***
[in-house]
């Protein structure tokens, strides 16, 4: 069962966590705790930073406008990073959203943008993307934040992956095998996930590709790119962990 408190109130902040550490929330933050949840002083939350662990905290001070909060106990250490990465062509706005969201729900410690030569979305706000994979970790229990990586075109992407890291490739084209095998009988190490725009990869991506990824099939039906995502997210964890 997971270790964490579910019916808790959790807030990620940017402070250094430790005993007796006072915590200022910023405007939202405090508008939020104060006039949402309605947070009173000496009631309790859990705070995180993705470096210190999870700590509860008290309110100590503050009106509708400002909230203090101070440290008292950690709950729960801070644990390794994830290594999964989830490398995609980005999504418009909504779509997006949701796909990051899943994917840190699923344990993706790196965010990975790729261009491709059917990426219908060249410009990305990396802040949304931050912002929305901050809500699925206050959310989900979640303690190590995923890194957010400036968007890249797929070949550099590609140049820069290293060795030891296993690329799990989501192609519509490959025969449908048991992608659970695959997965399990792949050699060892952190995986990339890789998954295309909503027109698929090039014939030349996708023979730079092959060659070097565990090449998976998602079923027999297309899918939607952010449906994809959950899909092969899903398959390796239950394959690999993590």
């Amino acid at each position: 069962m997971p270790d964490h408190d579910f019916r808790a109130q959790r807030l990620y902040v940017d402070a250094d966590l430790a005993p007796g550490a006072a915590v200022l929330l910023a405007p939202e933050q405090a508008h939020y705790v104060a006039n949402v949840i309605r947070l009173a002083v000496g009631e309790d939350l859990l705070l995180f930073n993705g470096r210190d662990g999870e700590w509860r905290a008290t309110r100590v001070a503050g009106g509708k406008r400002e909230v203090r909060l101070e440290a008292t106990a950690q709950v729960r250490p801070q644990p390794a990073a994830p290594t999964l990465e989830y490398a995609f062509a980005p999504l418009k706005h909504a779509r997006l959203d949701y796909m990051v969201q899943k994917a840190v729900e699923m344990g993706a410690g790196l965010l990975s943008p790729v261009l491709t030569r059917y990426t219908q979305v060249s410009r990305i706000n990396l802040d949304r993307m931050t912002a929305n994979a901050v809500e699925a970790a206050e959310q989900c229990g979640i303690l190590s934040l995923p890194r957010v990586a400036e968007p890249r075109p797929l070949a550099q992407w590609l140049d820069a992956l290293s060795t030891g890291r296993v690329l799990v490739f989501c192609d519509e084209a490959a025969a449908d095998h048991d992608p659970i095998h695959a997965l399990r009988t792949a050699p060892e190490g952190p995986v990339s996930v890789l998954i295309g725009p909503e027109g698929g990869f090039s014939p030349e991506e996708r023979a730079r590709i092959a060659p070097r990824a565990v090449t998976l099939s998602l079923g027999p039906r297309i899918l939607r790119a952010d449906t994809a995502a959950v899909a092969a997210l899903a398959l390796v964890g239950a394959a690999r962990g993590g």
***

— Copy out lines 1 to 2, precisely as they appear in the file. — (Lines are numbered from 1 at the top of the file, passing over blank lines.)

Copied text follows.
[in-house]
């Protein structure tokens, strides 16, 4: 069962966590705790930073406008990073959203943008993307934040992956095998996930590709790119962990 408190109130902040550490929330933050949840002083939350662990905290001070909060106990250490990465062509706005969201729900410690030569979305706000994979970790229990990586075109992407890291490739084209095998009988190490725009990869991506990824099939039906995502997210964890 997971270790964490579910019916808790959790807030990620940017402070250094430790005993007796006072915590200022910023405007939202405090508008939020104060006039949402309605947070009173000496009631309790859990705070995180993705470096210190999870700590509860008290309110100590503050009106509708400002909230203090101070440290008292950690709950729960801070644990390794994830290594999964989830490398995609980005999504418009909504779509997006949701796909990051899943994917840190699923344990993706790196965010990975790729261009491709059917990426219908060249410009990305990396802040949304931050912002929305901050809500699925206050959310989900979640303690190590995923890194957010400036968007890249797929070949550099590609140049820069290293060795030891296993690329799990989501192609519509490959025969449908048991992608659970695959997965399990792949050699060892952190995986990339890789998954295309909503027109698929090039014939030349996708023979730079092959060659070097565990090449998976998602079923027999297309899918939607952010449906994809959950899909092969899903398959390796239950394959690999993590």